Is the iPhone really locked to Cingular?

So, I've had some time to reflect on the iPhone announcement yesterday and my gushing post on it. June seems really far away, but of course, I had to laugh at Ethan Kaplan's comment on the news that Zune will play games in July 2008. What will the iPhone do in comparison by that time?

RalphM points out in my comments that the iPhone is essentially a closed platform: call Apple if you want to build something on top. Ouch. I can understand, as they have to own making the device a vertically integrated experience that fits the "just works" category, and Google and Yahoo are major players that they wouldn't want displaced by some brilliant third party hack. Except, of course, that there *might be* brilliant third party hacks. This will happen over time, and Widgets seem the easiest way in. Lower level access will take much longer, which is a shame...

Dave Shea talked about new interaction models with the touchscreen, with which I have to agree, and then goes on to talk about the big issues: Cingular contracts and lockage aka how can we get it in Canada before it's "officially" here. Chuqui has a good deep dive on this and how the FCC fits in, too. Graham Fair covers this in my comments as well.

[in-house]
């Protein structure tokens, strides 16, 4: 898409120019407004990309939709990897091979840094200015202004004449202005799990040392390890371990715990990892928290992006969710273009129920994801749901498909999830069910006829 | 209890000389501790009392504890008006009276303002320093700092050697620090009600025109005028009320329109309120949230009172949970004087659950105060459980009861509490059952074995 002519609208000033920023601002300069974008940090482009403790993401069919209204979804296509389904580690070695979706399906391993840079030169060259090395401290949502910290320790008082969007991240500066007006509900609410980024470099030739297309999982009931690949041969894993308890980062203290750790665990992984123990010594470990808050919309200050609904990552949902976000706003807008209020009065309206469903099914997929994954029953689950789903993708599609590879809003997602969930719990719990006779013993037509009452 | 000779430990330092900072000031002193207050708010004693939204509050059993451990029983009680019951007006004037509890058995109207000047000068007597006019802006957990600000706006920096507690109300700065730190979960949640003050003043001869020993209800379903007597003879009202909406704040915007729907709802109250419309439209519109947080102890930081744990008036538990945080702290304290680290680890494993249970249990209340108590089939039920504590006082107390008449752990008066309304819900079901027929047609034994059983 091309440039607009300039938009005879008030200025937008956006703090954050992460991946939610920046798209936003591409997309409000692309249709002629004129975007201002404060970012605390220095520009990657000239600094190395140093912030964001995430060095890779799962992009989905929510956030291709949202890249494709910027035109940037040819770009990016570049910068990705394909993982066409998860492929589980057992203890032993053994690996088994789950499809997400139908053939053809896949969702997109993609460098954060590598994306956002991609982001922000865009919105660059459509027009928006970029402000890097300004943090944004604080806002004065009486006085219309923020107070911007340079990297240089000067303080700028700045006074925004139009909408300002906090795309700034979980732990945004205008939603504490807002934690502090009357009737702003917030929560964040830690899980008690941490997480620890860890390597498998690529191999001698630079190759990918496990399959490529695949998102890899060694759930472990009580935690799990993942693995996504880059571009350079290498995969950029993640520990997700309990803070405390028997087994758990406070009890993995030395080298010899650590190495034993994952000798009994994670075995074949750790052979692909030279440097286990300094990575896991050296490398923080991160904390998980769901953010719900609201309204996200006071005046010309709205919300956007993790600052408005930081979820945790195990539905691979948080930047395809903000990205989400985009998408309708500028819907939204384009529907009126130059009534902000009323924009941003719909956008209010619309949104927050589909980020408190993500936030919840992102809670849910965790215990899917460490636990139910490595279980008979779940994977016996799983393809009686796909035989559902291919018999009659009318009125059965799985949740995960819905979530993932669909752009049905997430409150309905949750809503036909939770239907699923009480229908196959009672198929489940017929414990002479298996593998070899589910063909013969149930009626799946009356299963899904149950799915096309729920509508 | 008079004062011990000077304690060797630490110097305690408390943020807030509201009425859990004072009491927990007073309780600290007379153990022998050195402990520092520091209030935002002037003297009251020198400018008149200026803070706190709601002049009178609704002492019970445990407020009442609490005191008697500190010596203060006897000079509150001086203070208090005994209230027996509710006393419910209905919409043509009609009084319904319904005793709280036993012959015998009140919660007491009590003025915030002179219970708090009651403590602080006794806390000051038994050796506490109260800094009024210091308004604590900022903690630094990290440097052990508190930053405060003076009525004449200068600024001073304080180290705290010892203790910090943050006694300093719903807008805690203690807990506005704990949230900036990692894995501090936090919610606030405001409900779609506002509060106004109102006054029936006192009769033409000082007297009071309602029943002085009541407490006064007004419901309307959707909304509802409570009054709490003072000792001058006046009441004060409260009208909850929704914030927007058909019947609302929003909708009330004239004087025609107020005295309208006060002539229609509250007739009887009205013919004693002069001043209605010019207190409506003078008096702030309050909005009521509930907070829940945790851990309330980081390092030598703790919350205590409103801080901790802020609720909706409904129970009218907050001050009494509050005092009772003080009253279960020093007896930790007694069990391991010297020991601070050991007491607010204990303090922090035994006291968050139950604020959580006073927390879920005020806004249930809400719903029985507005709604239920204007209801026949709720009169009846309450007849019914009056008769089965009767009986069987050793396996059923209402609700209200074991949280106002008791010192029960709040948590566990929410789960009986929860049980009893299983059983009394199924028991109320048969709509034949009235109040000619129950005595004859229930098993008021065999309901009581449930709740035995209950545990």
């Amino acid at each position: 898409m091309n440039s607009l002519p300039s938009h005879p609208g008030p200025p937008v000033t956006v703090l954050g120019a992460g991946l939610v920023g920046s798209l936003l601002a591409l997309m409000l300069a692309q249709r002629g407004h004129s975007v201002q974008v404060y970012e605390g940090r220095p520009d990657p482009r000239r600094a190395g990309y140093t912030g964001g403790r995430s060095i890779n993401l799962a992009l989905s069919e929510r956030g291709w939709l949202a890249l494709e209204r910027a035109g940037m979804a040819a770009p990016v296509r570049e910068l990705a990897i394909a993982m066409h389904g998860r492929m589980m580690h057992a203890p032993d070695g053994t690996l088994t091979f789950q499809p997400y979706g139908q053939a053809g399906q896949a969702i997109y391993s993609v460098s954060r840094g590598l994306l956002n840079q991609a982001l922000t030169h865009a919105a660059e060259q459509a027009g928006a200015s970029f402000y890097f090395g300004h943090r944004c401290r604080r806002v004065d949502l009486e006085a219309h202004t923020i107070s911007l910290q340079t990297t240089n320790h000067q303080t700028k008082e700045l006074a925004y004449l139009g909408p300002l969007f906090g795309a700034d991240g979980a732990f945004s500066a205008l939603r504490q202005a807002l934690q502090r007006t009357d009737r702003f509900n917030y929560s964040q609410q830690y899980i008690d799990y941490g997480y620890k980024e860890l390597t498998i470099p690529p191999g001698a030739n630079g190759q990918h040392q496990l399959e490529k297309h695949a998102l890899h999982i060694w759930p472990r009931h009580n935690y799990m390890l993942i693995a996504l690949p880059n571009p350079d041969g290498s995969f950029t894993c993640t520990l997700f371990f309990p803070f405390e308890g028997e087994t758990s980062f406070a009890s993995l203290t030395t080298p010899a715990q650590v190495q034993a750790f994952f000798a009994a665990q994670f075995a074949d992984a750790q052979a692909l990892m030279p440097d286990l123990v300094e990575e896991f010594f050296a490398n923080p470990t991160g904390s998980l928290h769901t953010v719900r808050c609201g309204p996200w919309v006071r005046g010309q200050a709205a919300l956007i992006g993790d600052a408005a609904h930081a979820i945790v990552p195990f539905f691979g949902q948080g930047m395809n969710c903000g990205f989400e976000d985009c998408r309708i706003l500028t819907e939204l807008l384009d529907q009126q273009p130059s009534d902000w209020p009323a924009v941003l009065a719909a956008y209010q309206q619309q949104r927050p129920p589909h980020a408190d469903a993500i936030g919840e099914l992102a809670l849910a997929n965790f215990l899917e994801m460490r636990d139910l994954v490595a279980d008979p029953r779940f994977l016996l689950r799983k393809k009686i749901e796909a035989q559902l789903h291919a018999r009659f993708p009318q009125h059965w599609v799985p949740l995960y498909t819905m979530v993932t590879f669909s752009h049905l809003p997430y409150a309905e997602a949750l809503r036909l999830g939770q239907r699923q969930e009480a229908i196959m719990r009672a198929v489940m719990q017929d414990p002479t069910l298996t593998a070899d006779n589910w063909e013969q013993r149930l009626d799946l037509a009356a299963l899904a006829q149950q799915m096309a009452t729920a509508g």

Apple could go two paths with this. What they've announced, is that the iPhone will be available in June only with a contract from Cingular.  In the US, most people (not even most consumers -- most people in general) don't understand the whole locked phone / SIM card thing. I heard a comment in passing that it may have been actually illegal to try and unlock your own phone, that you own, because of DMCA issues.

OK, so the Apple bundle. Does it just come pre-installed with a Cingular SIM card, and "just works"? That's what I expect. I expect that Apple in fact will not allow locking of the iPhone at all: they're using a business contract to control the Cingular relationship, but haven't actually built anything into the OS that facilitates locking. That's path number one.

Path number two is that Apple does have locking built in, and we'll have to find a way to circumvent it, which would suck. 

Remember, this is pure speculation, but if the iPhone doesn't have locking capabilities, it means we could buy one, pay for a Cingular plan, then take out the SIM card and replace it with a Canadian/European/whatever one, and it would "just work". Knock on wood.

Now, data. Dave Shea mentions "Somehow there has to be reconciliation between a bandwidth-hungry device like the iPhone promises to be, and the bandwidth-stingy mobile plans that many of us are stuck with". This is the case in Canada. Again, a few people are lucky enough to have a grandfathered plan that has unlimited data. But in the US, there are unlimited data plans that are really quite reasonable. And there's always WiFi...

Expect a horde of Canadians to be visiting in June....